Includes background information; three extracts describing ghosts; shared writing example; a grammar worksheet to generate figures of speech; a simple game using dice, multilink, forfeits cards (provided); recording sheet (provided).
Writing task for Y6 - I focused on Greater Depth writers with it but feel free to adapt. Description is the key. Also different voice - hence the postcard home at the end.
This was an interactive game where we had to make choices that the settlers were faced with in their everyday lives and in order to survive. We had to justify our reasons and explain our thinking. The idea was to survive in a hostile environment, befriend the natives and make a new home. We had to try and think like the settlers. We finished with a discussion on why the colony failed, what might have become of the settlers and what lessons were learned for future explorers. I would take a whole afternoon to play this. I created this to help children develop ideas for writing about Roanoke. Any diary writing etc can involve their good or bad equipment choices. For Greater Depth writers in Y6 we focused on the quality of the setting – contrasting the bust settlement that John White left to the same abandoned settlement her returned to. Adding a 21st Century archaeology report about the latest findings is a super way to add a different voice…
A game where children choose routes on a large map, using the terrain to help them travel from fort to fort. Forfeits and disasters lie in wait if choices are bad…
I used this as a resource for Y6 writing. It is set up in three parts so that more able writers can develop ideas in greater depth. The third element is at their discretion. The boys were fascinated by a story about an unlucky man from the US and most of them chose to work his misfortune into a diary account… I found this in a book and will add the story when I can find it… One greater depth writer used some web design skills we had practiced to produce a great resource with four biographical accounts of jinxed/lucky people including Violet Jessop. The two shared writes give ideas of how to develop stories based on true events .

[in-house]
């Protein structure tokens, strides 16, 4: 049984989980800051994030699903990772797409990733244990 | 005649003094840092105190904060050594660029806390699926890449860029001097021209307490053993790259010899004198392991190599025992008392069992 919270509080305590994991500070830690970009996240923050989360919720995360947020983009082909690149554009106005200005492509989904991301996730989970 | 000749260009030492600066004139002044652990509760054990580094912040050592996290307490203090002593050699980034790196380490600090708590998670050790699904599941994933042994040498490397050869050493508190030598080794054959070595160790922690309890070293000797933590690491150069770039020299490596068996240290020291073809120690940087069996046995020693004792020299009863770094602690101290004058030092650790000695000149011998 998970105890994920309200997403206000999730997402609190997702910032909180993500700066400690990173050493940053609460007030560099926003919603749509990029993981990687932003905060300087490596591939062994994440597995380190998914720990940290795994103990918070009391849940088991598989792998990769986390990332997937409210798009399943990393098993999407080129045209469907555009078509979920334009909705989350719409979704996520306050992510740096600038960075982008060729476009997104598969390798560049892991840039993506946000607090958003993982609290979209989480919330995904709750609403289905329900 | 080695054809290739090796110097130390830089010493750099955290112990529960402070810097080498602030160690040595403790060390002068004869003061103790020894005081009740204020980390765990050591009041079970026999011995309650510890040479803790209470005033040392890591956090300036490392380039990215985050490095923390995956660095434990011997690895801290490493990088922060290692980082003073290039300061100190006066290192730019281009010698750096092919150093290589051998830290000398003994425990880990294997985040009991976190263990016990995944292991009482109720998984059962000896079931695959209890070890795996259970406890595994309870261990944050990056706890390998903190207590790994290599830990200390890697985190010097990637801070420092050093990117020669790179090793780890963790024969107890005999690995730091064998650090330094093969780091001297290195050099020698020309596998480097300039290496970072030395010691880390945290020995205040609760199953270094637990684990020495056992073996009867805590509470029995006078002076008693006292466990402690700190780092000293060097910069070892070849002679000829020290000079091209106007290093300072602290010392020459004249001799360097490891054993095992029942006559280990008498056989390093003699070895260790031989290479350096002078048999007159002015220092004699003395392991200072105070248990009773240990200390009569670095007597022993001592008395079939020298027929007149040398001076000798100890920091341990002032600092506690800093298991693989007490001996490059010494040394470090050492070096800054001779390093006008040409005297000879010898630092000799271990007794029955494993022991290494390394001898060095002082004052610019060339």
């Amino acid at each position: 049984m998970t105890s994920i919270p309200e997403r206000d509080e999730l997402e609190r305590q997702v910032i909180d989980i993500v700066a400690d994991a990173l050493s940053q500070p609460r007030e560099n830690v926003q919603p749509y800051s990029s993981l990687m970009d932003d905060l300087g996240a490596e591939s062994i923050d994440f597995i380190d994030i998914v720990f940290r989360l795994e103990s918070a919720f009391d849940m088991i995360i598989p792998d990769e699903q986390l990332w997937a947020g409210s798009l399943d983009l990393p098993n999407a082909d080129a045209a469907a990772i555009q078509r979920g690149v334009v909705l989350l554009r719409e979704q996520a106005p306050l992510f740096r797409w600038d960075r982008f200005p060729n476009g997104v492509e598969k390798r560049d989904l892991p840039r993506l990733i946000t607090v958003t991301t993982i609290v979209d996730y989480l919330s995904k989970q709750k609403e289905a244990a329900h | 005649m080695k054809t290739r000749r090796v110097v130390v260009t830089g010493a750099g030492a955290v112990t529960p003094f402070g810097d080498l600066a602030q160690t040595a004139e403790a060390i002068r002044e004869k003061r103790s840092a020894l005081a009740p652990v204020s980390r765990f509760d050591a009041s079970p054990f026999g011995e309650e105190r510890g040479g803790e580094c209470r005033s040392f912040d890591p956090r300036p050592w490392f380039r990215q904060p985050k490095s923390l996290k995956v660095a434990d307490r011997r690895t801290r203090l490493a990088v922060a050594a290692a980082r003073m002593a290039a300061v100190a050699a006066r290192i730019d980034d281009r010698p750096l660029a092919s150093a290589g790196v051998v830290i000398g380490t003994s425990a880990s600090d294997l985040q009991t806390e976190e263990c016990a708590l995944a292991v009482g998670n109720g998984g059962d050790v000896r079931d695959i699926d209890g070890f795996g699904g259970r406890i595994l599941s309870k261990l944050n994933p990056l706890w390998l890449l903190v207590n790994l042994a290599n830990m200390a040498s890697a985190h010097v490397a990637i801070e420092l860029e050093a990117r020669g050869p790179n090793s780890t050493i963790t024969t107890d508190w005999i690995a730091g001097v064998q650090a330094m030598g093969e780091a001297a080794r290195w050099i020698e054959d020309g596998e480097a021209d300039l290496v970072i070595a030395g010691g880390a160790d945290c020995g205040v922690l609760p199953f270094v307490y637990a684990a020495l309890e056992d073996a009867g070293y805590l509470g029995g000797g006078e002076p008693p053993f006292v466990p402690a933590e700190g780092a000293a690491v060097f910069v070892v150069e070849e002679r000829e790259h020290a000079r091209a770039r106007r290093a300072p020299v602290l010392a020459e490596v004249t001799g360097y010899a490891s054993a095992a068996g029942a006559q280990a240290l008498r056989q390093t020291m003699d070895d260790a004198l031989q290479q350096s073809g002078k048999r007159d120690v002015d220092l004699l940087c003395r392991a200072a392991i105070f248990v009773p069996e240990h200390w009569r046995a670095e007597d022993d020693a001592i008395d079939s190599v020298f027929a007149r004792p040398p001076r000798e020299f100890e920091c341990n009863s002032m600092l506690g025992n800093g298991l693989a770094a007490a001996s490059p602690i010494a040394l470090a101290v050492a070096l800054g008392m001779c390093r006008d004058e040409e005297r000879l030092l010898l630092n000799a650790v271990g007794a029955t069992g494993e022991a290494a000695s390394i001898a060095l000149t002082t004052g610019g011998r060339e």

I used this a few times as a booster task for more able writers, but it can be adapted easily enough for all abilities. Be sure to have good descriptions of blitzed London and take the description of arriving at the lighthouse from the actiual story to contrast. Any GD writers should also really focus on developing the character of the narrator - i asked them to work on a theme eg home-sick, brave, protective of sibling and follow this throughout the story. One Greater Depth writer wrote a fantastic story called The Quest For Cows on this WW2 theme – the narrator (obsessive by nature) had never seen a real cow and was desperate to see one, to the point of obsession. The train leaves London at dusk and travels through the night and it is only as it arrives at the lighthouse that he sees his first cow.
A few years ago when coming to the end of our topic on WW2 I presented the school cook with a host of recipes from the war and asked which one she would be willing to make. Her son was in my class so she was more than happy to help us. She went overboard and provided a whole VE day feast to end our topic. She subsequently repeated this every year thereafter, even dressing up in 1940s fashion and getting another MDSA involved. Really worth doing for the carrot fudge!!! You could also ask Parents to cook or attend - 1940s dress and music obligatory. We are tying it in with PE/Dance this year to get the Lindy Hop and Jitterbug going…